This write-up is motivated by a heated discussion on the Analyst Forum (FCFF - depreciation), around several attempts to explain why when calculating the FCFF, we add back the after-tax Interest expense but when it comes to depreciation, we add it in full.
Hopefully, my explanation can finally put this matter to rest. Feel free to contact me if you need any clarifications or you wish to challenge my reasoning; any debates or comments will be highly welcomed.
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The best way to understand this is to focus on the Total Cash Position available and NOT on accounting figures; and also recognize the differences in situations when cash actually flows in and out of the company and when cash is moved around within the company and still available to the company.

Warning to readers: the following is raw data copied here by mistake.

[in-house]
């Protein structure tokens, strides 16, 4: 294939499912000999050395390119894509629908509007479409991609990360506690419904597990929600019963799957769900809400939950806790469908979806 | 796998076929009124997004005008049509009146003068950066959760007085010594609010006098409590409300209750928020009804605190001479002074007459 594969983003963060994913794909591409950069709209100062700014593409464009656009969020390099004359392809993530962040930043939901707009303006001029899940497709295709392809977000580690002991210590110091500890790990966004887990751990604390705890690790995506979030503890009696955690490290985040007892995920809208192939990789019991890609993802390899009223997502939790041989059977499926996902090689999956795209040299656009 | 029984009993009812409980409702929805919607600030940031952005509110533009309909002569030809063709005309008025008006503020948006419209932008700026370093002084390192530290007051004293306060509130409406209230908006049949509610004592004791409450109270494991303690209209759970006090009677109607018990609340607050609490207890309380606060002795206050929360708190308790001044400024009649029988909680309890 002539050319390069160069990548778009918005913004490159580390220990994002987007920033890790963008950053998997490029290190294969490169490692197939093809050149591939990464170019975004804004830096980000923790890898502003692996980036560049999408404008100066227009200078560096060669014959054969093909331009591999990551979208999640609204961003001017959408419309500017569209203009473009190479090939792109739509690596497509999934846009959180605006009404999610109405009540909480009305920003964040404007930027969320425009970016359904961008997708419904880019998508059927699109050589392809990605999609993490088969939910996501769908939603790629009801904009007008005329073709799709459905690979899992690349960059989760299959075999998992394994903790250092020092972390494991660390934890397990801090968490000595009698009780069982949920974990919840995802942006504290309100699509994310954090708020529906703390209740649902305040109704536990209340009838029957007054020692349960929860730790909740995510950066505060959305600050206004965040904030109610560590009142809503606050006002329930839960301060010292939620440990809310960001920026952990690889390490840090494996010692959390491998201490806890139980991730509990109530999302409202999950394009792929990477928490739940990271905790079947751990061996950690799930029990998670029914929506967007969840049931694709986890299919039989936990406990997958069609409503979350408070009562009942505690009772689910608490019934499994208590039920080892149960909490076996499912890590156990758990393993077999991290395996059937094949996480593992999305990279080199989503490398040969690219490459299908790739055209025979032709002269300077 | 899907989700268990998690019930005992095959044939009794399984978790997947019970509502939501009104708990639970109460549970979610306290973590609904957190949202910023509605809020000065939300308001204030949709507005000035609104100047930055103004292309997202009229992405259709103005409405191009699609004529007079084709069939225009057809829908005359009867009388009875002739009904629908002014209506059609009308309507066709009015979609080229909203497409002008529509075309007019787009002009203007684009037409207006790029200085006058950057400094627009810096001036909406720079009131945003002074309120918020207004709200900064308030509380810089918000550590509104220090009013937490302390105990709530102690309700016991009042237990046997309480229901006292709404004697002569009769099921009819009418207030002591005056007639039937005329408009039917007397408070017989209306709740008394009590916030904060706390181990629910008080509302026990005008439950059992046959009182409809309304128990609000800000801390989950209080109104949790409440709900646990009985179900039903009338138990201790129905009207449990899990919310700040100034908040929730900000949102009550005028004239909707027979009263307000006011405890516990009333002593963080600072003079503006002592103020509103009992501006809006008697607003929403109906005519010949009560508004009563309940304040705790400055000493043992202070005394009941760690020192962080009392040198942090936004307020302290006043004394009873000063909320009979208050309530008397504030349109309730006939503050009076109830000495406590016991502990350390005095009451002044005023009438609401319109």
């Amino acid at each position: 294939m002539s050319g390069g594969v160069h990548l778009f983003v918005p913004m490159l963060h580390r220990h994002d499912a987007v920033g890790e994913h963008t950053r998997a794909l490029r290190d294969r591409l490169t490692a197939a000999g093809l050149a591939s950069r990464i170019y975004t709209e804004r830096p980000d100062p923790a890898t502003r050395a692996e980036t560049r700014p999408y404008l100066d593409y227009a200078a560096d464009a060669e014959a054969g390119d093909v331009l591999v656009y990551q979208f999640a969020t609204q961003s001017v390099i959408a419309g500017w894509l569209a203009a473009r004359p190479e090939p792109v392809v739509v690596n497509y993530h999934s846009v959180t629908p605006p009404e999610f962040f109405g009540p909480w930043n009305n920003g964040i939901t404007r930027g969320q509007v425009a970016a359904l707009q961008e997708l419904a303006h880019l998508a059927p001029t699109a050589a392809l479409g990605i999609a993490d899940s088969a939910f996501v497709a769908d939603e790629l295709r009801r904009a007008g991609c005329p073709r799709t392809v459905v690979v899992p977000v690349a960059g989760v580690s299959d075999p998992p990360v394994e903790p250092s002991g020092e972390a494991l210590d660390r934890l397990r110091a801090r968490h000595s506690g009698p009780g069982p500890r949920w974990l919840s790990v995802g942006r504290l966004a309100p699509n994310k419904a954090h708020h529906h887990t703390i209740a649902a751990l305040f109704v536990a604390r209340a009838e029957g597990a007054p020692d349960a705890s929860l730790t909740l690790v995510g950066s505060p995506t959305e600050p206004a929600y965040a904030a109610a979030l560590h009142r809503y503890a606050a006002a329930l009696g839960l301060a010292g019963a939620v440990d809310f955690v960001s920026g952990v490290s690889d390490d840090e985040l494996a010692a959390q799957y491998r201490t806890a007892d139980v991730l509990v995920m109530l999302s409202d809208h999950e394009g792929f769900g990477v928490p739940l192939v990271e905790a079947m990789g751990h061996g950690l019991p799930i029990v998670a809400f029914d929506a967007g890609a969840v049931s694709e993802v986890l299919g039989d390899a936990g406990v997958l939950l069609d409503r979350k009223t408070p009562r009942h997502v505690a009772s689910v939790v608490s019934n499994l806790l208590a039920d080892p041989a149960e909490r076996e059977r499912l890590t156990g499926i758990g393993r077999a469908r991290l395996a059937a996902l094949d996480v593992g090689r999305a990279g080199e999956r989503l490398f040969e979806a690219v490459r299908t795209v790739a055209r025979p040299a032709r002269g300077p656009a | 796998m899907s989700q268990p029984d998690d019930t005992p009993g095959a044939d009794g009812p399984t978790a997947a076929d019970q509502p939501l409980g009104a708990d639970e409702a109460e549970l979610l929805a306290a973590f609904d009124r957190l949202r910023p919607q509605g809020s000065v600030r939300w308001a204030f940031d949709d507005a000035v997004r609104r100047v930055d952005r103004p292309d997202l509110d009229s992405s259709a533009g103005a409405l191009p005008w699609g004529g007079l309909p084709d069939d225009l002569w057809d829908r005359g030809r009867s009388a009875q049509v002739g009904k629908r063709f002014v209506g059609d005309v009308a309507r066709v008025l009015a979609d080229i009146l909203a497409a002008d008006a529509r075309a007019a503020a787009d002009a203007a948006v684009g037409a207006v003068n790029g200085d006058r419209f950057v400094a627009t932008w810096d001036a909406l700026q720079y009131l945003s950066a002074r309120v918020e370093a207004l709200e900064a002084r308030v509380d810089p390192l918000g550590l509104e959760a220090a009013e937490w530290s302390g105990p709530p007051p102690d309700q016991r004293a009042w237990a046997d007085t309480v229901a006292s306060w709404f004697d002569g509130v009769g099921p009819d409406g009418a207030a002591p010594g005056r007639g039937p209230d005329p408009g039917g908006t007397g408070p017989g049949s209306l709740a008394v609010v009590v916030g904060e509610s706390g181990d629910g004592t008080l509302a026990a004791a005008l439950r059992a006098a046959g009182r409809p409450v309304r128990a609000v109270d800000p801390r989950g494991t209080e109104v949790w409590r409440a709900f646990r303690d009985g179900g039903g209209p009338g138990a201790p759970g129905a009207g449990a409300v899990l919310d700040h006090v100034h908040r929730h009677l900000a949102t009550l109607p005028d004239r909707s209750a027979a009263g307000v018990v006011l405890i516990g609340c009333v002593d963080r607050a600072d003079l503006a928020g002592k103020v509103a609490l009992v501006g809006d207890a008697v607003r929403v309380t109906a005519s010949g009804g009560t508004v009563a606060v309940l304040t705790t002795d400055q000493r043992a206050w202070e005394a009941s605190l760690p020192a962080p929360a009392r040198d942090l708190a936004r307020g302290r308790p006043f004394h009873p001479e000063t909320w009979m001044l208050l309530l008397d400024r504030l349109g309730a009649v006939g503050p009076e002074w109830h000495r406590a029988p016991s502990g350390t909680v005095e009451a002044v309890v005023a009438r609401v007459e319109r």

The confusion arises from the representation on the PnL Statement which portrays Depreciation to have a similar characteristic to Interest. The key take away is that interest is an item that generates actual external flows in two directions and we are only interested in the net effect; therefore we add back Interest (1-tax rate) = Interest (outflow to creditors) – Interest*tax rate (inflow from the government) [Remember, this already happened before we arrived at the NI, so we are reversing the events that is why the signs are counterintuitive]. With Depreciation, just picture it in your mind as if you deposited (hid) the depreciation expense in another internal cash account. After computing your net income, we are asked to calculate the total cash available on the firm accounts. What you simply do is: you add the cash in all your accounts, i.e. Net income in your PnL Account + Depreciation Expense in your other internal account.
This explains why we add depreciation in full and only the after-tax interest is added.
Best and Good Luck in the CFA exam.